Scouring Superior’s lake floor for Great Lakes shipwrecks
It’s been a busy year for the Great Lakes Shipwreck Historical Society, which has discovered a record-high nine shipwrecks across Michigan’s lakes.
“Between the great weather that we had up here on Lake Superior, having a good crew that we could rely on...You put those factors together, and we were very, very fortunate to find these shipwrecks,” said Bruce Lynn, executive director of the Great Lakes Shipwreck Museum.
Although they’re still waiting on positive identifications for the last six of their discoveries, the first three have been identified as the Dot, the Frank W. Wheeler, and the Michigan. That’s one schooner and two schooner-barges, respectively. The Dot and the Frank both sank in the 1880s, while the Michigan went down in 1901.
“The Dot was a schooner-barge. So when I say that, imagine a schooner that's had its masts cut down, and it's being towed by steamship,” Lynn said. “You read a lot about these fall storms that hit, and some of these schooners and schooner-barges would just get into trouble.”
The Dot was being towed by a steamship, the M.M. Drake, Lynn recounted. After the Dot began sinking, the Drake sailed over to the ship and welcomed its passengers aboard.
The sinking of the Frank W. Wheeler was “a very similar situation” to the Dot, Lynn said. The schooner-barge was being towed by a different steamship, the Kittie M. Forbes, when it started taking on water. The Kittie M. Forbes was unable to reach the Wheeler before it submerged, so the crew was forced to board lifeboats as their ship went under.
The third shipwreck, the Michigan, involves the aforementioned M.M. Drake steamship.
“Makes you wonder—was the Drake a bad-luck ship? Who knows?” Lynn said.
“[The Drake] was towing the Michigan in this case, and they were in the vicinity of the Vermilion Point life-saving station. And the Michigan was in trouble. And the Drake swings back around to go get the crew off, and they did get the crew off.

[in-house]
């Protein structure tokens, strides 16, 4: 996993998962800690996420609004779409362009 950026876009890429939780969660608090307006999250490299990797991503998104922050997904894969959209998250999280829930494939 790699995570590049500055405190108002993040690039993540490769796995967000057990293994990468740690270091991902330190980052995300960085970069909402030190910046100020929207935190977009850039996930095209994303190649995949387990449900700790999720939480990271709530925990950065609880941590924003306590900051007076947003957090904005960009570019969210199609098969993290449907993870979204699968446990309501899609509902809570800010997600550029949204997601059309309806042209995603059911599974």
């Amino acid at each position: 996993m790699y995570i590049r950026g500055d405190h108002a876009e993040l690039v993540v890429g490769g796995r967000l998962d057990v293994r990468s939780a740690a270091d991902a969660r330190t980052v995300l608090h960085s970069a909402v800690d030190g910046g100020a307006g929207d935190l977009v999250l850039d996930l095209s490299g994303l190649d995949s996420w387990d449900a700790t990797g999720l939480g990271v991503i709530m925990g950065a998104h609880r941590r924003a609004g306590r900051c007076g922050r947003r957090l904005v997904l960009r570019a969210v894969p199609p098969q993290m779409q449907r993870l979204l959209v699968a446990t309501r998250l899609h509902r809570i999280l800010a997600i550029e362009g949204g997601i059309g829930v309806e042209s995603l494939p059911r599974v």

“But then, suddenly a massive wave smashed the two ships together and knocked the smokestack off of the Drake, and one of the deck cabins got smashed,” Lynn said. “And now suddenly you've got the Drake out there and this terrible storm, and they don't have any steam power.”
Fortunately, there were two other steamboats out that night, and they were able to rescue the majority of the crews from both the Michigan and the M.M. Drake. But tragically, the storm took the life of one crew member.
“The cook from the Michigan, a man by the name of Harry Brown. One newspaper article I read said that he was an older gentleman. He wasn't able to make that jump, going from the Drake on to one of those bigger steel ships.”
Lynn and company at the Shipwreck Society gather information such as this from newspaper archives, in addition to the actual shipwrecks themselves. He says that, while discoveries allow them to learn about ships of the past and their technology, they also have “answered questions for descendants of the crew or the officers that might have been on board a particular ship,” Lynn said.
After a 2014 discovery of the Nelson, which sank in 1899 in Lake Superior, made the news, the Shipwreck Society received a call from a Texas resident. It turned out that her great grandfather was the captain of the sunken ship. Then, shortly after that, they received an email from a CMU student, who was related to the Nelson’s first mate.
“There's always going to be certain mysteries” about the nature of a shipwreck, Lynn said, “but it also helps the families connect, too.”